This product is a puzzle paragraph that emphasizes the vocabulary of argumentative paragraph writing and presenting text evidence. The task requires reading through chapter 23 of Harper Lee’s To Kill a Mockingbird.
This cut and paste puzzle activity asks students to identify examples of the writing concepts associated with presenting text evidence, organize puzzle pieces, and use those pieces to put together a coherent piece of writing. The writing includes several pieces of text evidence (from as deep in the novel as chapter 23) that support a claim in the topic sentence.
This paragraph puzzle includes the vocabulary associated with presenting text evidence in a paragraph, a page of hints, a visual example, and an answer key. The task is most challenging if the labels and puzzle pieces are cut up ahead of time by the teacher. This works great as a partnered activity.
Here are the directions of the paragraph puzzle task:
Below is a paragraph that, with several pieces of text evidence, supports the following claim: Atticus finch chooses to defend Tom Robinson because Atticus is the kind of man who is fair, just, and equitable. The paragraph has been divided into 22 labeled parts. Cut up the pieces provided in order to organize and lay out this lengthy paragraph. The hints on the last page should help you solve this puzzle.
Below are the six concepts used in this package for teaching students how to present text evidence:
TRANSITION — A word or phrase used to connect one idea to the next.
LEAD IN — Gives context or background information to the text evidence. When are we? Where are we? In brief, what's been happening plot-wise leading up to this text evidence?
ATTRIBUTIVE TAG — Whose words were borrowed? Are those words best described as narration, thinking, or dialogue?
TEXT EVIDENCE — Purposefully selected because something about it makes it some of the best evidence to support a(n) thesis, claim, argument, stance, statement, or answer.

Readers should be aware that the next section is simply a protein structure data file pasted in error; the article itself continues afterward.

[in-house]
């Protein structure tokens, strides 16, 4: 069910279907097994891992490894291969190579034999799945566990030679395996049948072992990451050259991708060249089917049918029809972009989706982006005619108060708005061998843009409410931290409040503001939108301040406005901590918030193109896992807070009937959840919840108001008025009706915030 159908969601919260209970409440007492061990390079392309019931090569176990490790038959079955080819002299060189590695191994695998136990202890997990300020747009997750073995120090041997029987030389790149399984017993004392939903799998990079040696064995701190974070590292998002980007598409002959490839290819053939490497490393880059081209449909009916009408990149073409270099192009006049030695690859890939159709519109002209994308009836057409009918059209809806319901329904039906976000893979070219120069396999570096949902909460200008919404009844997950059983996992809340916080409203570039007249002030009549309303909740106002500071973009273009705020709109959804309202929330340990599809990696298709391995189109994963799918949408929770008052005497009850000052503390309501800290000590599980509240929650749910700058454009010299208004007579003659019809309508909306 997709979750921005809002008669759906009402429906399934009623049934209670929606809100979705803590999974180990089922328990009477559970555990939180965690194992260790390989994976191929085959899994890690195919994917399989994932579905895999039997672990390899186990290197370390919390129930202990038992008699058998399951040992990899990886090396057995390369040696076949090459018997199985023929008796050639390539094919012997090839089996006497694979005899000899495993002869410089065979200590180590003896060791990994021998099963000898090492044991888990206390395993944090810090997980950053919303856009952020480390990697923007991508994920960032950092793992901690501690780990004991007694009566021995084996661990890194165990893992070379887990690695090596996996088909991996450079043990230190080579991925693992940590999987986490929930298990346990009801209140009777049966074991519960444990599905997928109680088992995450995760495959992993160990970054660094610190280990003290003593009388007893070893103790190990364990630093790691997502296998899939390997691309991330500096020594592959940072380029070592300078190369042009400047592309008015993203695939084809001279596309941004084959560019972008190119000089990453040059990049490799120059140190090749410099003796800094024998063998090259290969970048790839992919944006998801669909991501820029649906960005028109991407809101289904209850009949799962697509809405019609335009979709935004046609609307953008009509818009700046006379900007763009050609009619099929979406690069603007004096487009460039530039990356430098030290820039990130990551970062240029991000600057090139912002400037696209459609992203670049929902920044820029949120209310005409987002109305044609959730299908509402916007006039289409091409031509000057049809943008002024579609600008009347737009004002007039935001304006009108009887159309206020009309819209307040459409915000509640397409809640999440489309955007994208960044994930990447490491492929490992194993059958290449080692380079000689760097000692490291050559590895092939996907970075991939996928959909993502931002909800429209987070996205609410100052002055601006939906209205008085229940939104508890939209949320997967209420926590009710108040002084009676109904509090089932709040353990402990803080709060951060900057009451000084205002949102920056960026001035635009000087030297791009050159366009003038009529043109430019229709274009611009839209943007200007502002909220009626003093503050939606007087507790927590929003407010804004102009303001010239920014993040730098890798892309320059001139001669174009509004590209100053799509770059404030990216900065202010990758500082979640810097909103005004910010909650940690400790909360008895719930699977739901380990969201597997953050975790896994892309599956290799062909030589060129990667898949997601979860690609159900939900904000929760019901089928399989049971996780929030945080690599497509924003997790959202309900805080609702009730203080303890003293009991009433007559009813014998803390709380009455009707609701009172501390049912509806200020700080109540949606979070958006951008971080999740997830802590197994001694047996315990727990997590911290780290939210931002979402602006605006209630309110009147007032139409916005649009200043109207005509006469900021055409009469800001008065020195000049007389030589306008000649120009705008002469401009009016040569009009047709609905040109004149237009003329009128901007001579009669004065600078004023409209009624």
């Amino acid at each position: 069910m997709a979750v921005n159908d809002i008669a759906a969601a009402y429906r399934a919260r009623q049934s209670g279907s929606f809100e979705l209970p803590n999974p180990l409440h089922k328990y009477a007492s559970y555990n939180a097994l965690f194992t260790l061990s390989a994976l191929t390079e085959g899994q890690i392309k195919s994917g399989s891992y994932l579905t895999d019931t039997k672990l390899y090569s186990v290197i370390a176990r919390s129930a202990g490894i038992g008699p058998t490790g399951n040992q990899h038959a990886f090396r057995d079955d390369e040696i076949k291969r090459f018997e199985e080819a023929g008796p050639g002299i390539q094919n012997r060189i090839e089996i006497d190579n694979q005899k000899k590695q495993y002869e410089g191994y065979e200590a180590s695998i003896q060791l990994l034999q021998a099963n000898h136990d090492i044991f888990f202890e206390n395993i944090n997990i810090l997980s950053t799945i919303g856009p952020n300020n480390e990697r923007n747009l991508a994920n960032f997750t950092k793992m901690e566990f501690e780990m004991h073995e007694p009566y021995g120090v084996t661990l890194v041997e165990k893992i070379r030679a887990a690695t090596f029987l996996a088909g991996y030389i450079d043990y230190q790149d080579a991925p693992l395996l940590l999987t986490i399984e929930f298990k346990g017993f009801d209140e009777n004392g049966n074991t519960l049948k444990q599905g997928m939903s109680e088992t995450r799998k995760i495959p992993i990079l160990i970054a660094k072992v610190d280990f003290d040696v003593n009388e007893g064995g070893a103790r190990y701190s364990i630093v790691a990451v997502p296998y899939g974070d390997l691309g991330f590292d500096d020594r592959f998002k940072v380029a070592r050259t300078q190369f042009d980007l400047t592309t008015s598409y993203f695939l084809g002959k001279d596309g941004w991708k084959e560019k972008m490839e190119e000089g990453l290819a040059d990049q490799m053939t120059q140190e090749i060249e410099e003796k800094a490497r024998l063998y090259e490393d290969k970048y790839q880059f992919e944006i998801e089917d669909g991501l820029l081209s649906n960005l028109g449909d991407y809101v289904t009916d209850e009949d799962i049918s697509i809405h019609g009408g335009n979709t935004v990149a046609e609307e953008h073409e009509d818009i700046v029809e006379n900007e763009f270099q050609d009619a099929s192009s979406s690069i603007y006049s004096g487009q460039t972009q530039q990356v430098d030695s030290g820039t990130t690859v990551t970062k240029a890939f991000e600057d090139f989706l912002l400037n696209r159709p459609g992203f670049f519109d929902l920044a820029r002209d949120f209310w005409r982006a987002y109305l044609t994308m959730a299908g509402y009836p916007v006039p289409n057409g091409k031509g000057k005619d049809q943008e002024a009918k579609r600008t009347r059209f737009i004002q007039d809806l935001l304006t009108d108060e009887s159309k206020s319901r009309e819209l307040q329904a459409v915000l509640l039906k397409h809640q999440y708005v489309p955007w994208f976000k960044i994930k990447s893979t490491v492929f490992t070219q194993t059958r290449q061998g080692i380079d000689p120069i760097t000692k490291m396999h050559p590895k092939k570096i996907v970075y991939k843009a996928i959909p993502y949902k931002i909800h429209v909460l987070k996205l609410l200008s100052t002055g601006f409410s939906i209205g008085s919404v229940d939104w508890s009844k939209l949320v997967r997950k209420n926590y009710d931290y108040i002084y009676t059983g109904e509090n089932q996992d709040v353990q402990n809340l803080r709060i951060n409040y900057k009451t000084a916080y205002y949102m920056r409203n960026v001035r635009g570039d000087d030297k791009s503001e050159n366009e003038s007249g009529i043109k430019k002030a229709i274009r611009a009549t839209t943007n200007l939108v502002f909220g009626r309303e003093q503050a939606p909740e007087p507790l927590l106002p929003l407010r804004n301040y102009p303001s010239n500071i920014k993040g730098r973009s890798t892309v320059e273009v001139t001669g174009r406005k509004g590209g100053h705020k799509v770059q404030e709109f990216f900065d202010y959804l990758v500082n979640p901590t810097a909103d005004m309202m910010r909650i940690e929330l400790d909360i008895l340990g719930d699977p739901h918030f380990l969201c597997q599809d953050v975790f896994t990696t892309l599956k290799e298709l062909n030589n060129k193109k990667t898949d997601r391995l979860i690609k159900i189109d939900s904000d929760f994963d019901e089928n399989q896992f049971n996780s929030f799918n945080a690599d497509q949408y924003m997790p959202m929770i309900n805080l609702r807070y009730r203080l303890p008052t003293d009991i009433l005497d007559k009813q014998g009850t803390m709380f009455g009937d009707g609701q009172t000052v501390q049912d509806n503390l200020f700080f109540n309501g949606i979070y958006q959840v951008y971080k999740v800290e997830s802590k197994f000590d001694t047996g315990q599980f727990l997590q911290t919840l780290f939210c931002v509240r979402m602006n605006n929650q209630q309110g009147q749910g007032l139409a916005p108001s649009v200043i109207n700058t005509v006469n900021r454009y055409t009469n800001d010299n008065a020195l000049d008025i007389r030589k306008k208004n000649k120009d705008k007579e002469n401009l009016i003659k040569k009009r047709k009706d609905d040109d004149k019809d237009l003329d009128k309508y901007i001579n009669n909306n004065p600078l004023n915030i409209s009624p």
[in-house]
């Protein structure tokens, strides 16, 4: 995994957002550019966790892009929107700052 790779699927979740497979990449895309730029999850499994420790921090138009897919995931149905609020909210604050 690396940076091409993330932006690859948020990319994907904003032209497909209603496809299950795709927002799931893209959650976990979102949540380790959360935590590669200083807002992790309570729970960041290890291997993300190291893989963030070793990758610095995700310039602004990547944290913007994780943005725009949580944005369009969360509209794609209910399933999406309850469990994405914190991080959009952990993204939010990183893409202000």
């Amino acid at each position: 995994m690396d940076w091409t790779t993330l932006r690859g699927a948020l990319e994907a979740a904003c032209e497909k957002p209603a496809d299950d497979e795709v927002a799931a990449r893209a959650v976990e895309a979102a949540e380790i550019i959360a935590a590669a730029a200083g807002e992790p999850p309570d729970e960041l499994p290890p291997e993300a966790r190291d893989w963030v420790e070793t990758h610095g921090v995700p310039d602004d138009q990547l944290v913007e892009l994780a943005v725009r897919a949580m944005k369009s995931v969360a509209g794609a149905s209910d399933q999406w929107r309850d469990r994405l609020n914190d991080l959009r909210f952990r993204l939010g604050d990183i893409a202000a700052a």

CITATION — MLA in-text citation (Author 283).
LEAD OUT — It’s analysis. It answers HOW or WHY the text evidence helps support the argument being presented? As part of the analysis, the LEAD OUT often picks apart the author's use of word and phrase choices, including literary elements and writing techniques used. How do these writing choices made by the author support the thesis?
Because lead out is analysis, it often involves making inferences. Thus words such as suggests, implies, and indicates are often necessary to use.
This product is part of the To Kill a Mockingbird Selecting, Presenting, and Analyzing Text Evidence writing unit.
This in-depth writing package provides teachers with what’s needed to teach students how to select, present, and analyze text evidence to support a claim in writing. This 75-page unit uses the text of Harper Lee’s To Kill a Mockingbird to teach and reinforce those lessons.
In addition to lesson and practice materials to reinforce the necessary writing concepts, this package also includes well-guided novel-based writing tasks, rubrics, exemplars, drills to reinforce, checks for understanding, and quizzes.
While the terminology used to teach students how to select, present, and analyze textual evidence is not complex, some of the writing concepts will be new to students. This package scaffolds the process to allow students the opportunity to
1. study the writing concepts,
2. identify the writing concepts in other people’s writing,
3. analyze how those writing concepts function,
4. practice applying the concepts in guided workouts,
5. apply those concepts in their own writing,
6. identify the concepts in their own writing,
7. analyze the effectiveness of those concepts in their own writing.